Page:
What Happens If You Become Disabled?
What Happens If You Become Disabled?
Here are the basic hazards of life: you can become ill, disabled, you can die, your property can get damaged, you can be sued and lastly, you can wind up in the long-term care institution. This week’s column is about what happens if you should become disabled.
From a financial point of view, disability can be worse than dying. If you die, you are mourned, buried and, hope-fully, missed. Death has a financial upside, in that you are not draining the family’s resources the way you do if you are disabled. How do you deal with the hazard of disability? You ob-tain disability income insurance. This type of policy replaces your income in the event that you cannot work because of the sickness or injury.
The first thing to look for in a disability income insurance policy is the company’s definition of: "What is a disability?" If it says that you have to be in a hospital bed and unable to use a telephone, keep looking. The strong-est (and most expensive) definition of disability says, "You are disabled if you can’t perform job." This is called an "own occ" (occupation) contract.
An example of this policy would be a surgeon who, although unable to perform surgery, can still earn money as a general practitioner or teacher. Even though our hypothetical surgeon is earning money in another occupation (teaching or general practice) he can collect on his disability income policy because he is not performing surgery. There are very few carriers issuing "own occ" policies these days.
Another policy that is widely available (for a lesser premium) is known as an "income replacement" policy. This policy says the company will pay you if you have lost income because you cannot work. The surgeon in the example above would not collect a benefit on this policy because he earned money as a general practitioner or teacher. With this policy you must lose income before you can collect.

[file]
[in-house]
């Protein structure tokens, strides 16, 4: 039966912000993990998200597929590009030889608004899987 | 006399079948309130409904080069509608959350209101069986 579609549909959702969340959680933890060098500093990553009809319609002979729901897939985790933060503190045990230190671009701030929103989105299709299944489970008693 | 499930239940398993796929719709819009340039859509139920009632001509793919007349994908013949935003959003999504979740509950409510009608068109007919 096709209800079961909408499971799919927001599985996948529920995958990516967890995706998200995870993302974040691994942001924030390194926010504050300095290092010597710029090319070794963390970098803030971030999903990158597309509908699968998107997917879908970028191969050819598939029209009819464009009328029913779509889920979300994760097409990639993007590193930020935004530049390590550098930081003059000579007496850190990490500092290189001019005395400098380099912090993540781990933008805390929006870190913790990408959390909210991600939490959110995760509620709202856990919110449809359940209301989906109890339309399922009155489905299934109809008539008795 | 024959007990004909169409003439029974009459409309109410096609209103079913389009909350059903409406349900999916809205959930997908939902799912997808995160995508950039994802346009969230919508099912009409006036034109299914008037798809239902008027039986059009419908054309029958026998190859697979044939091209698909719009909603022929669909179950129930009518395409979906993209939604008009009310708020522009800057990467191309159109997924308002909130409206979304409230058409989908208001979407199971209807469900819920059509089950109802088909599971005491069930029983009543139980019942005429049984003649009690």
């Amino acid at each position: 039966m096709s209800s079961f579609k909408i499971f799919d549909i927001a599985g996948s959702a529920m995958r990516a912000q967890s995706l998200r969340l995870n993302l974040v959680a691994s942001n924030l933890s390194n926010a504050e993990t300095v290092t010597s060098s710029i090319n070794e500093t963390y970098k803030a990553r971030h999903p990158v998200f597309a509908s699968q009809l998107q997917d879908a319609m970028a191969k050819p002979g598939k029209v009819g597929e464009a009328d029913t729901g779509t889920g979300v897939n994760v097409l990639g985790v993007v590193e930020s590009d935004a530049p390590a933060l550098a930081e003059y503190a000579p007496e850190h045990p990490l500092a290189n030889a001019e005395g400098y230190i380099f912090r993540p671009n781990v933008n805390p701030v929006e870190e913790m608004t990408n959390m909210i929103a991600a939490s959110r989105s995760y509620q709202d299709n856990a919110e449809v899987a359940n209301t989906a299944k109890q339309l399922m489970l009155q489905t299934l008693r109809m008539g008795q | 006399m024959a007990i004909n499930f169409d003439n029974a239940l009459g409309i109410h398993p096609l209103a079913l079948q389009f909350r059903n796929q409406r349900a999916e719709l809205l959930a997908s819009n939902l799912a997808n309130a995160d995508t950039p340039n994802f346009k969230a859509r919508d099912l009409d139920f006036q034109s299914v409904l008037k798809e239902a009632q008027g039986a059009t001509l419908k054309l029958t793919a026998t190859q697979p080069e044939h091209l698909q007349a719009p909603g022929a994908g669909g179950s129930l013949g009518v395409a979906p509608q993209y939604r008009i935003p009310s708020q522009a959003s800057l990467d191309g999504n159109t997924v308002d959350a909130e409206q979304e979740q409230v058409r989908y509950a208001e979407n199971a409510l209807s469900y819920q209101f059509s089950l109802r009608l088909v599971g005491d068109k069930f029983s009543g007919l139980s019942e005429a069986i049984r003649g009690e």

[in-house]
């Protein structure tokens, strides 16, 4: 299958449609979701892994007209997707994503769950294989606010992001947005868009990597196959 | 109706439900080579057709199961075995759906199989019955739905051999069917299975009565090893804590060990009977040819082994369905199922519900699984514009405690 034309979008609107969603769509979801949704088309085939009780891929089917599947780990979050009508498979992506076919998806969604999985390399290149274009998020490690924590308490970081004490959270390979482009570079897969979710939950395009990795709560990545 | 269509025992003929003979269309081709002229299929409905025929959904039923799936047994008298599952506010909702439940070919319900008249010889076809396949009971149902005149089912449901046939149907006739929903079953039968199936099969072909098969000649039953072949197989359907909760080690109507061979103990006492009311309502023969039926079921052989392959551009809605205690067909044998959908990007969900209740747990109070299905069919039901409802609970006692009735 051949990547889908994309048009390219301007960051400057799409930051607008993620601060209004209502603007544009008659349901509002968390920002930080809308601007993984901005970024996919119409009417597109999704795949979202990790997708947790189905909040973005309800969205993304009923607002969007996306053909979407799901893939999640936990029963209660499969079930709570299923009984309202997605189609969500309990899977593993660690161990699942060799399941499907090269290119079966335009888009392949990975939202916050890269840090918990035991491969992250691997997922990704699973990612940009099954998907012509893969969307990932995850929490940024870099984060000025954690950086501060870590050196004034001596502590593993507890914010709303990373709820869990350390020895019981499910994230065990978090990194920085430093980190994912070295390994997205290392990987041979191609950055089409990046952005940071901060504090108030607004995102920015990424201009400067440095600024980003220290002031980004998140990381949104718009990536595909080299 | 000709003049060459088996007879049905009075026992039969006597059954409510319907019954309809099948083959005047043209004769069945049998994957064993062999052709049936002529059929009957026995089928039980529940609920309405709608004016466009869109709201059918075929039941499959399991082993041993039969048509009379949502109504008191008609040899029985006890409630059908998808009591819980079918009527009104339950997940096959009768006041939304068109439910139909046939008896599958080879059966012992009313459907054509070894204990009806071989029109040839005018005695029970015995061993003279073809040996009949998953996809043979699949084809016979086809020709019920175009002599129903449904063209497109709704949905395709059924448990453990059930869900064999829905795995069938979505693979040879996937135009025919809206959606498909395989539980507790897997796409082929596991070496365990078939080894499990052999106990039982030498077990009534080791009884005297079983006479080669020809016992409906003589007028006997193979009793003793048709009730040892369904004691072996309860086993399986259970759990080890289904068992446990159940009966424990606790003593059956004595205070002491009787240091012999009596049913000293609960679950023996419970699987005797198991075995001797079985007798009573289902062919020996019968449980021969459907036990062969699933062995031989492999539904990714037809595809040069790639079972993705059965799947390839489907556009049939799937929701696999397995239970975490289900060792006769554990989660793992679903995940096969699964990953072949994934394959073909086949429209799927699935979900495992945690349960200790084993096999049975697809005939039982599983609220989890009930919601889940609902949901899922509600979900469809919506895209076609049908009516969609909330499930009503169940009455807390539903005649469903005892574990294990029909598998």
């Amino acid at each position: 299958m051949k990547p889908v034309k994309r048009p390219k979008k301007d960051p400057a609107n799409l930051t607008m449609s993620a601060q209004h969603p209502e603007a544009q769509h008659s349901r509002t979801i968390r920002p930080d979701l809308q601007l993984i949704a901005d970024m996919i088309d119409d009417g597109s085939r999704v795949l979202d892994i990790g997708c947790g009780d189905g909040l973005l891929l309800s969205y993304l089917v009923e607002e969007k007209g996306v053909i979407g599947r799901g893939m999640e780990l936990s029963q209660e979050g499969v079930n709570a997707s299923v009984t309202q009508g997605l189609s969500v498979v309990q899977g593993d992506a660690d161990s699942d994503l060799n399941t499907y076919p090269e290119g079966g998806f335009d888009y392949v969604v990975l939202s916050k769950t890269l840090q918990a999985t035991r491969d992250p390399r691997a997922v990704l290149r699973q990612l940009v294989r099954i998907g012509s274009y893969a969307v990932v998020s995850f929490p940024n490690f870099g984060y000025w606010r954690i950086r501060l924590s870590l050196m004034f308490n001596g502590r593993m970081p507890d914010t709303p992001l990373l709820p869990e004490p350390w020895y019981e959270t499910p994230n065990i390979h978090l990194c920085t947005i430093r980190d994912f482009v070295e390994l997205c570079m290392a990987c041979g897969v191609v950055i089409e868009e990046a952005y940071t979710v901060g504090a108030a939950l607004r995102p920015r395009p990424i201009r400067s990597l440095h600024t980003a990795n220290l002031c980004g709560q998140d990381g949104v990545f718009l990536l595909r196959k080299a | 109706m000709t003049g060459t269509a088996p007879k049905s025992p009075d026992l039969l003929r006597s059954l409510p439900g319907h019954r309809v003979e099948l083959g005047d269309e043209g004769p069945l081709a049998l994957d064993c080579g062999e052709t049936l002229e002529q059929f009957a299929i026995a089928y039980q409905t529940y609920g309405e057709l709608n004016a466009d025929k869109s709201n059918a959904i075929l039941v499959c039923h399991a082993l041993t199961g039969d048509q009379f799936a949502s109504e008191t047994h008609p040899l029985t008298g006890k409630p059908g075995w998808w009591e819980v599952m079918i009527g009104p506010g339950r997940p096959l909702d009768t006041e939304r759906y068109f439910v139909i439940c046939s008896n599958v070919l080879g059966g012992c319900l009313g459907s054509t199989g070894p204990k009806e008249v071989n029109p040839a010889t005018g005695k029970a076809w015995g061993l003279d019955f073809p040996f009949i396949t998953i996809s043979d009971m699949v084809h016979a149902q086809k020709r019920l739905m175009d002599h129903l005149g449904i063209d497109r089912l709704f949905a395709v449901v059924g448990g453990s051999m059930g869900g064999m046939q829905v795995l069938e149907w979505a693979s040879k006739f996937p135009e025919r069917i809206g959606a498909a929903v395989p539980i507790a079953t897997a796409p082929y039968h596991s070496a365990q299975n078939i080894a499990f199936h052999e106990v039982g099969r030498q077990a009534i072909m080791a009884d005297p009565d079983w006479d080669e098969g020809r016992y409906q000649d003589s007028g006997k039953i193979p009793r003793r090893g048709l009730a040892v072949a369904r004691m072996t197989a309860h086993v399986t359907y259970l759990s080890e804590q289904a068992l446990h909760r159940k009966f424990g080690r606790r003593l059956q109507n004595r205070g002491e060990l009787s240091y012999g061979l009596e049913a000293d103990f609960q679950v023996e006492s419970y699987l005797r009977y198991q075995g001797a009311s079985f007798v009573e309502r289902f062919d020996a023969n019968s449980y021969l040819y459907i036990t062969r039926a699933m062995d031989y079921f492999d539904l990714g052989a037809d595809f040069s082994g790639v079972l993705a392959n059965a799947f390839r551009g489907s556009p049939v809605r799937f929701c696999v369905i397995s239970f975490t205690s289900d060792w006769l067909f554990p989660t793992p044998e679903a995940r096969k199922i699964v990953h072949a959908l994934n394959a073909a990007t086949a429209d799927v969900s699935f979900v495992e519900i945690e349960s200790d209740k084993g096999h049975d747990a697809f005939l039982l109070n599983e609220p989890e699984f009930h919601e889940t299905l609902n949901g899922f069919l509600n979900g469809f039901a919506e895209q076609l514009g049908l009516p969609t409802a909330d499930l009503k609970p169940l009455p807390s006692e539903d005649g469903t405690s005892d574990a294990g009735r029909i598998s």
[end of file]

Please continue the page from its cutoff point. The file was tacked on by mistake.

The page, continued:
After you are happy with the definition of disability, be sure that the policy is non-cancelable and guaranteed renewable. Non-cancelable means that the company cannot cancel the policy because you have become ill. With this type of policy, the only way the company can get off the hook is if you do not pay the premiums. Gua-ranteed renewable means that the premium is guaranteed not to increase and that it will remain in force as long as premiums are paid.
Another consideration in purchasing a disability insurance policy is the elimination period. This is the length of time during which you don’t collect a benefit. The longer the elimination period, the lower the premium. As an example, if you had sufficient savings so that you did not need a benefit for six months, your premium (which is payable every year) would be substantially lower than it would be if your elimination period were 30 days.
The next thing to consider is the duration of benefits. Generally, benefits are available in increments of two years, five years, or to age 65. It’s a good idea to elect the to age 65 benefit because if you are injured in an accident you could be disabled for a long, long time. Compare this to be-coming sick. Generally, if you get sick, in five years you will either be better or dead.
Another important provision of a disability income policy is the partial, or residual, benefit. Most disabilities are not total. Very often you can work on a part time basis. Be sure that the company will pay you a partial benefit and not require you to be totally disabled before you collect nickel one.
In addition to the duration of the benefit, you should consider inflation. A $ 1,000 monthly benefit now will be worth $620 in 10 years assuming a 5% inflation rate. One way to offset this loss of purchasing power is to add an inflation rider to the policy. These are usually pegged to the Consumer Price Index so, if there is an increase in the CPI, there will be a corresponding in-crease in the benefit payable.
Be sure to consult with a qualified insurance counselor when acquiring this insurance because the above, as well as some other elements, will be necessary to get the policy that’s right for you.